Tours are taken down the mines and grottos to where the origin of salt mining in Bad Reichenhall began. If you don't know about salt mining before, you sure will after the tour fills you in on the history of salt and the Old Salt Mine.
The tour lasts one hour. Below ground, a temperature of +12°C . You need to change into Miner's clothes to go into the Mine.
ADMISSION IN 2011......Adults...14.90 euros...Children....9.50 euros
from 1st May till 31. October daily from 9am - 5pm
from 2nd November 30th April daily from 11am - 3pm
The Old Town Hall was built in 1849 and decorated with frescoes in 1924.
The frescoes depict................
Charlemagne, Saint Rupert, Frederik 1st, Ludwig 1st, both of Bavaria, and Charity & Justice.
It's a really nice old building.
They now have a new Town Hall
On a trip to Bad Reichenhall I ended up in the Kurpark. I saw this strange structure in the park and went inside the Gradierhaus. At the time I had no idea what it was and could see the twigs lining the walls and water running down them producing a wee coloured liquid. So intrigued, I found out some more from the information signs. The Gradierhaus was built in 1912 and is the largest open air inhalatorium in the world. There are 2 corridors each nearly 175 metres in length with 13 metre tall walls that are covered in blackthorn and hawthorn twigs. Salt water trickles down the walls and evaporates into the air releasing salt. The particles of salt are to said to improve your respiration and it is recommended you spend one hour a day walking inside the building. I have seen a similar type of treatment before in the salt mines close to Krakow where patients spend periods of time inside the mines to improve their breathing. Does it work? We spent 1 hour sitting in there. Lin had suffered a cold, cough, chest infection and a virus infection which had lasted 3 months. A few days later it had completely cleared up.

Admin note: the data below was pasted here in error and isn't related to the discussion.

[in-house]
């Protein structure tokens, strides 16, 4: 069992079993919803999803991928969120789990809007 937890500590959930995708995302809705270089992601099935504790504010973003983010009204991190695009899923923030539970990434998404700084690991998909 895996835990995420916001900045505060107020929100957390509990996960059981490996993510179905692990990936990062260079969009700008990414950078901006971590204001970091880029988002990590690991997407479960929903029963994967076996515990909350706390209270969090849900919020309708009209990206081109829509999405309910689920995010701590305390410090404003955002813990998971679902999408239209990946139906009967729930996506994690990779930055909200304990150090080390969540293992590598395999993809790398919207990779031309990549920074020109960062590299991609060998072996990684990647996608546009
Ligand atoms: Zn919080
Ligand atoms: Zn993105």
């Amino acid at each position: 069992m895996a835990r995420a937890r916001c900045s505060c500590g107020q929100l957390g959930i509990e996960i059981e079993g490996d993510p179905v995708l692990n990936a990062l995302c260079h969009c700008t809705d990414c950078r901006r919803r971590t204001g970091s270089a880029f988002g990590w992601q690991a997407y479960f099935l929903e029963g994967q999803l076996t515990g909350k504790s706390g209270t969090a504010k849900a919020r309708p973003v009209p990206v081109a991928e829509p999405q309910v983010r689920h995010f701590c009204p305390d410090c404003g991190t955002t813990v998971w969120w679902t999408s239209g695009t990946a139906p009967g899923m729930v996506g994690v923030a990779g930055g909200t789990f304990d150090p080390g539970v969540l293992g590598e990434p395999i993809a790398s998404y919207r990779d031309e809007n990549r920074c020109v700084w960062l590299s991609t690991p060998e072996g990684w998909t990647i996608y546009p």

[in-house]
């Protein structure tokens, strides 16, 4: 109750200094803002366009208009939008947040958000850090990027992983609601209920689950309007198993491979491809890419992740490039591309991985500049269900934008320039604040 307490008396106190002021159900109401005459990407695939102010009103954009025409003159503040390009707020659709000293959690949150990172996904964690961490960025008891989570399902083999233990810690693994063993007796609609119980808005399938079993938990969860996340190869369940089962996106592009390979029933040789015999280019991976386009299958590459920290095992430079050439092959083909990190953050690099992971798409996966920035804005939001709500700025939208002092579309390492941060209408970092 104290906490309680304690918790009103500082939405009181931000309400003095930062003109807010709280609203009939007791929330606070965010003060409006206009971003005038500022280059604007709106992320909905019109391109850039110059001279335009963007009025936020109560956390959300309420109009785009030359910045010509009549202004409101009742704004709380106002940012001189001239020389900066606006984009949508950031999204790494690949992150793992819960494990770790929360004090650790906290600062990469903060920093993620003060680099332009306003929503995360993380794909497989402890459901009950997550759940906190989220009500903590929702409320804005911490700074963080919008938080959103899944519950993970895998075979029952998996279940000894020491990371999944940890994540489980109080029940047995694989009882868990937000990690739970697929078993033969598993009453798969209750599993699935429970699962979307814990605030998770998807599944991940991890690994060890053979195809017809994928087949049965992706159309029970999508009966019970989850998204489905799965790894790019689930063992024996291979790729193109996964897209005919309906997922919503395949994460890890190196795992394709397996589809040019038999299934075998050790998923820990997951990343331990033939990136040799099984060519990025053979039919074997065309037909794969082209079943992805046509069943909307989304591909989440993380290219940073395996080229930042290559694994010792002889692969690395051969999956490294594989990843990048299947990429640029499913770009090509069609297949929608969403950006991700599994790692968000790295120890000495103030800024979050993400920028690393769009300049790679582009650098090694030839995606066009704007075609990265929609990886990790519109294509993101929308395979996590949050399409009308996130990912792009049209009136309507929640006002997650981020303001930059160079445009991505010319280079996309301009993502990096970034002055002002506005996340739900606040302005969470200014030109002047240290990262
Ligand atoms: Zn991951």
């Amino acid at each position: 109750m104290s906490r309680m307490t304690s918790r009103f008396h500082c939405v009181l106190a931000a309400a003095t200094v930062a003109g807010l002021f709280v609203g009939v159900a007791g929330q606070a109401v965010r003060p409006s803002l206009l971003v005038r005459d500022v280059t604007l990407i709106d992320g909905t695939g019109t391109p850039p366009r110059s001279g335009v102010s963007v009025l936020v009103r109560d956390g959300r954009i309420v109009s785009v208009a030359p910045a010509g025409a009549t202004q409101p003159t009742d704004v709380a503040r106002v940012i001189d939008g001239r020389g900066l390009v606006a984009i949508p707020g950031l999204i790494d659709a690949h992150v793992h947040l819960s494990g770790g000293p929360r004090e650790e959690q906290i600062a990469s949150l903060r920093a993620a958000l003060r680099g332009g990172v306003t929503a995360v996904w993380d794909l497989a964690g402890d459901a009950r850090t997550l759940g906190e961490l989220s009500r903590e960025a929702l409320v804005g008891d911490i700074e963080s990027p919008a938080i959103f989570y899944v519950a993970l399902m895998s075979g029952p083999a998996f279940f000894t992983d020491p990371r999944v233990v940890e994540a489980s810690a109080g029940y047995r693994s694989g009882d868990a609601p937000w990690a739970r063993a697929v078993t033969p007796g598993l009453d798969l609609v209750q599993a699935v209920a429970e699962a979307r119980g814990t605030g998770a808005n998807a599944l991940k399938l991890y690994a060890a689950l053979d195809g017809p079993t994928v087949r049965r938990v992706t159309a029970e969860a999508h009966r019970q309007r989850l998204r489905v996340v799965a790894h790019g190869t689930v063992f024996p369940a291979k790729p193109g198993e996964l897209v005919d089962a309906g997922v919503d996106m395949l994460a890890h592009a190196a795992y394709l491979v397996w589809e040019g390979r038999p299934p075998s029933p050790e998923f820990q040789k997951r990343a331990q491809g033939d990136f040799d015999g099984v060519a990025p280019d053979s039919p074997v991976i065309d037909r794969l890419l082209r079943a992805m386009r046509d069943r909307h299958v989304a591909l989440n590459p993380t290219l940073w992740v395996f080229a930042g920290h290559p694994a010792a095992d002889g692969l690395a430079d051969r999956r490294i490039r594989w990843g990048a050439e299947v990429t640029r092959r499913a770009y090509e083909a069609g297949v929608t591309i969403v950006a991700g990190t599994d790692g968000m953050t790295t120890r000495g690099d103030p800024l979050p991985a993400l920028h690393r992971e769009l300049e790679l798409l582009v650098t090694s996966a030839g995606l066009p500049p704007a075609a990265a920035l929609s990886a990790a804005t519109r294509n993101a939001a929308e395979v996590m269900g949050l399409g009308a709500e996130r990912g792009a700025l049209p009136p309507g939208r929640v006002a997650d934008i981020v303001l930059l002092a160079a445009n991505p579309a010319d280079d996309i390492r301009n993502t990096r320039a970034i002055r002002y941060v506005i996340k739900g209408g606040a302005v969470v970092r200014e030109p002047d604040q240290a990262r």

A great place to relax and indulge yourself is the Rupertus Therme in Bad Reichenhall. A fully equipped spa you can swim in the salt water pools, get a sauna or a massage and even eat.
The outdoor salt water pool is the most popular. Warmer than the other, and with an amazing view of the mountains you can swim or just follow the rotating jacuzzi areas.
Recommended after climbing the mountains if it's not a regular activity.
Our son visited this building with his friends and he says it is worth a visit. This is a building from the 1800s were you can see a salt museum with a giant brine pumping system. You can also walk through stone corridors leading deep under the mountain where caves and saltwater extraction equipment can be seen.
Fellow VT member Kenbac has already written two interesting tips on this wonderful cafe in the centre of the new town. Chocolate, chocolate and more chocolate - in drinks, in deserts, in everything! I cannot add anymore to what Kenbac has said - I just wonder what Mozart would have made of his name and image being used as it has here. If he liked chocolate I am sure he would be honoured.
The staff do speak English and the postal system does work. We sent a large box of chocolate home and it arrived within a few days.
More photos to follow.
The cable car starts on the edge of town - it takes quite a long walk to get to it but it is flat - and we found it hard to find on the first occasion. However the cable car station is interesting and you can see the winding gear operate and there is a small but interesting display on how the cable was laid back in the 1920s.
It is called the Predigtsuhlbahn and is the world's oldest twin cable gondola lift. The ride is quite fantastic and on the first occasion in October 2002 we were surprised to find snow on the peak - we had no idea from the ground that there was snow. It takes just 8 minutes to get the top of this 5300 feet high mountain.
There is a viewing area and restaurant at the top and we were surprised at the range of dishes on order in the restaurant.
There are a number of walks to be made and I did get to do about a 20 minute walk and see over Salzburg on fine autumn afternoon on one of the three occasions we travelled up the mountain.
The views over the town are quite magnificant as the photos show. The website is in German but a very good site and it is easy to gain inforamtion from the site such as opening times and so on.
The photo of the cable car station is taken from the official site.